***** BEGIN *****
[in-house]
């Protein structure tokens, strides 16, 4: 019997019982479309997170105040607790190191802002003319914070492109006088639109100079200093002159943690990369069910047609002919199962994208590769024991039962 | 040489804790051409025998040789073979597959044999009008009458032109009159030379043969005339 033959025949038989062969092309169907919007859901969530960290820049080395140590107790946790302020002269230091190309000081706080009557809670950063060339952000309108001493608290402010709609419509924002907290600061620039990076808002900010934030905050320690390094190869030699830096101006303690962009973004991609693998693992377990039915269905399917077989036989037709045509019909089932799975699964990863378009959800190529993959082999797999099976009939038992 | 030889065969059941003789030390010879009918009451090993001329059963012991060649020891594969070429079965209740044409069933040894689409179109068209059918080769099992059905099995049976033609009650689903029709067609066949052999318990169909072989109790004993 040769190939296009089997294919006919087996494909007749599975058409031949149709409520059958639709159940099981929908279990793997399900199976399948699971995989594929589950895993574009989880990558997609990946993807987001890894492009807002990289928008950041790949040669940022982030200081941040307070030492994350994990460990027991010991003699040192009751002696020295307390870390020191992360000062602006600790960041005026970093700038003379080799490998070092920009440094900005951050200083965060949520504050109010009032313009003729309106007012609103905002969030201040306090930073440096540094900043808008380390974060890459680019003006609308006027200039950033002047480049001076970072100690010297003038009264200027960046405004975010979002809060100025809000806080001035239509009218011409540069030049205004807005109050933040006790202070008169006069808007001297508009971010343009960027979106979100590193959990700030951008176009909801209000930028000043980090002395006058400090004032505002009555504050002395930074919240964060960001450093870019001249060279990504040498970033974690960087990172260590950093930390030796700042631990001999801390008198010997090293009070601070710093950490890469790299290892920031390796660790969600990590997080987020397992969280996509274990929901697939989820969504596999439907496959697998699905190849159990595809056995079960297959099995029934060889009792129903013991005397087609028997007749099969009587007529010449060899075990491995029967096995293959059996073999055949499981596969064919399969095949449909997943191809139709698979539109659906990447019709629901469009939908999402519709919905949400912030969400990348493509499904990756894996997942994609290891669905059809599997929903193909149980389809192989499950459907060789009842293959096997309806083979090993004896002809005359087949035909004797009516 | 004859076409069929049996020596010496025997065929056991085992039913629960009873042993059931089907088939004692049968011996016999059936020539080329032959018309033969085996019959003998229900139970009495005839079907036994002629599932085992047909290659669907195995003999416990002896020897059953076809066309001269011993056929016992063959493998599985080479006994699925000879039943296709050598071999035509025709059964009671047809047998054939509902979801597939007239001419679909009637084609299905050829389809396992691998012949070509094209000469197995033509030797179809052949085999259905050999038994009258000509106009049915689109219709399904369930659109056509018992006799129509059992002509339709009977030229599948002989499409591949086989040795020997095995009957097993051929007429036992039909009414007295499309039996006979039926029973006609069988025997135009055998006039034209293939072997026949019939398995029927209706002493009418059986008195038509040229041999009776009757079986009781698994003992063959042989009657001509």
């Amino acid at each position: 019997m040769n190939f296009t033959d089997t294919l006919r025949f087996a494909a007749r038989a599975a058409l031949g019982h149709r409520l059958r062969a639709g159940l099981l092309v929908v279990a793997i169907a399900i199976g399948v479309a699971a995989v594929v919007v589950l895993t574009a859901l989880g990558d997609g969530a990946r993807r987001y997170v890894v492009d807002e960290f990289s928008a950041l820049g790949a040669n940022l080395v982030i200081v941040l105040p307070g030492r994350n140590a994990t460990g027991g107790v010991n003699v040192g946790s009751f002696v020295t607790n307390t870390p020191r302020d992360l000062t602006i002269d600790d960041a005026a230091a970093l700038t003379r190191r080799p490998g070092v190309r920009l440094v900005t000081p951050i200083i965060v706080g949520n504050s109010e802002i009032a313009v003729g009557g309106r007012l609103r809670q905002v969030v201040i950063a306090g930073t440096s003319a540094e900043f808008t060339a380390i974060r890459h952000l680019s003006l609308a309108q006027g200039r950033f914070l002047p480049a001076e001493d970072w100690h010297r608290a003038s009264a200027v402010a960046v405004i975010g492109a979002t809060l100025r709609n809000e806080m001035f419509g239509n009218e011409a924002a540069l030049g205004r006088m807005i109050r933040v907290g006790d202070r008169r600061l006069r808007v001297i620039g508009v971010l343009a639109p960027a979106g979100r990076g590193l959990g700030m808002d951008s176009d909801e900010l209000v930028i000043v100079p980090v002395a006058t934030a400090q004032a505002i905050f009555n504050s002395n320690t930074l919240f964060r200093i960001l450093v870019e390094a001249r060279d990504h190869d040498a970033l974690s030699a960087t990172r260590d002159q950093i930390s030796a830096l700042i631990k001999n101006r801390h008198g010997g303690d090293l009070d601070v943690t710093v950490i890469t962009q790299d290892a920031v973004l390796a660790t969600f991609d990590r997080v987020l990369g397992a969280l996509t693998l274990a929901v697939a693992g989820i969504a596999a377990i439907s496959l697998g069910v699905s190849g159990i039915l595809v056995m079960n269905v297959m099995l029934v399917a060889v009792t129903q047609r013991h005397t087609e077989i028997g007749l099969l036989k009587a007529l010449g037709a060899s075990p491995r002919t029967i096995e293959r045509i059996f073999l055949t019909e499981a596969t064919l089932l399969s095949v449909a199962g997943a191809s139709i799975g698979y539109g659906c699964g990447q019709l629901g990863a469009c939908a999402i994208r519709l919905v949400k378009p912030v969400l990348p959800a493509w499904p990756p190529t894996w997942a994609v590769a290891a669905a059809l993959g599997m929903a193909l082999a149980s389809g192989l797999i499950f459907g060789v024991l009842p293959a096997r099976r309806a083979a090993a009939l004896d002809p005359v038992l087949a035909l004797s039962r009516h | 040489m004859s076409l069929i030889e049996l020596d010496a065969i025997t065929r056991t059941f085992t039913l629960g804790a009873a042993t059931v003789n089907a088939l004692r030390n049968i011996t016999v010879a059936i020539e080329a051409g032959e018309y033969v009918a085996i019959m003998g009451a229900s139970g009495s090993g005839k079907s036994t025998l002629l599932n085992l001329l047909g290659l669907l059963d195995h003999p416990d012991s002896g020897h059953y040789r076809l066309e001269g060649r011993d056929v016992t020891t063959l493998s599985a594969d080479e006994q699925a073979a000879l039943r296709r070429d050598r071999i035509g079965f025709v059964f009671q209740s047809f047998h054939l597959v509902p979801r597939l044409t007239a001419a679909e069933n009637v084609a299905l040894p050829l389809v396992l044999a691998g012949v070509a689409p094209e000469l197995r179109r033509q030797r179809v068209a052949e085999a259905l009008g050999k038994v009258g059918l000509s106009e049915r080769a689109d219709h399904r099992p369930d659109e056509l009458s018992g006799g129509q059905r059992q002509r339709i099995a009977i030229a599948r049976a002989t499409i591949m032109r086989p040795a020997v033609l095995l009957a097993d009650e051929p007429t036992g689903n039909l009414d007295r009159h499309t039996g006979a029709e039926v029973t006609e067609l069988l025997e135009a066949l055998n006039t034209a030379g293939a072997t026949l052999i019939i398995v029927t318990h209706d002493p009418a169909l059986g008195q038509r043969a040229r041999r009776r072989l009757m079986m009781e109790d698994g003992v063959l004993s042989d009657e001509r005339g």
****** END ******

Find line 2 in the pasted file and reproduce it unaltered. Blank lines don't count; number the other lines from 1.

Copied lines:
């Protein structure tokens, strides 16, 4: 019997019982479309997170105040607790190191802002003319914070492109006088639109100079200093002159943690990369069910047609002919199962994208590769024991039962 | 040489804790051409025998040789073979597959044999009008009458032109009159030379043969005339 033959025949038989062969092309169907919007859901969530960290820049080395140590107790946790302020002269230091190309000081706080009557809670950063060339952000309108001493608290402010709609419509924002907290600061620039990076808002900010934030905050320690390094190869030699830096101006303690962009973004991609693998693992377990039915269905399917077989036989037709045509019909089932799975699964990863378009959800190529993959082999797999099976009939038992 | 030889065969059941003789030390010879009918009451090993001329059963012991060649020891594969070429079965209740044409069933040894689409179109068209059918080769099992059905099995049976033609009650689903029709067609066949052999318990169909072989109790004993 040769190939296009089997294919006919087996494909007749599975058409031949149709409520059958639709159940099981929908279990793997399900199976399948699971995989594929589950895993574009989880990558997609990946993807987001890894492009807002990289928008950041790949040669940022982030200081941040307070030492994350994990460990027991010991003699040192009751002696020295307390870390020191992360000062602006600790960041005026970093700038003379080799490998070092920009440094900005951050200083965060949520504050109010009032313009003729309106007012609103905002969030201040306090930073440096540094900043808008380390974060890459680019003006609308006027200039950033002047480049001076970072100690010297003038009264200027960046405004975010979002809060100025809000806080001035239509009218011409540069030049205004807005109050933040006790202070008169006069808007001297508009971010343009960027979106979100590193959990700030951008176009909801209000930028000043980090002395006058400090004032505002009555504050002395930074919240964060960001450093870019001249060279990504040498970033974690960087990172260590950093930390030796700042631990001999801390008198010997090293009070601070710093950490890469790299290892920031390796660790969600990590997080987020397992969280996509274990929901697939989820969504596999439907496959697998699905190849159990595809056995079960297959099995029934060889009792129903013991005397087609028997007749099969009587007529010449060899075990491995029967096995293959059996073999055949499981596969064919399969095949449909997943191809139709698979539109659906990447019709629901469009939908999402519709919905949400912030969400990348493509499904990756894996997942994609290891669905059809599997929903193909149980389809192989499950459907060789009842293959096997309806083979090993004896002809005359087949035909004797009516 | 004859076409069929049996020596010496025997065929056991085992039913629960009873042993059931089907088939004692049968011996016999059936020539080329032959018309033969085996019959003998229900139970009495005839079907036994002629599932085992047909290659669907195995003999416990002896020897059953076809066309001269011993056929016992063959493998599985080479006994699925000879039943296709050598071999035509025709059964009671047809047998054939509902979801597939007239001419679909009637084609299905050829389809396992691998012949070509094209000469197995033509030797179809052949085999259905050999038994009258000509106009049915689109219709399904369930659109056509018992006799129509059992002509339709009977030229599948002989499409591949086989040795020997095995009957097993051929007429036992039909009414007295499309039996006979039926029973006609069988025997135009055998006039034209293939072997026949019939398995029927209706002493009418059986008195038509040229041999009776009757079986009781698994003992063959042989009657001509």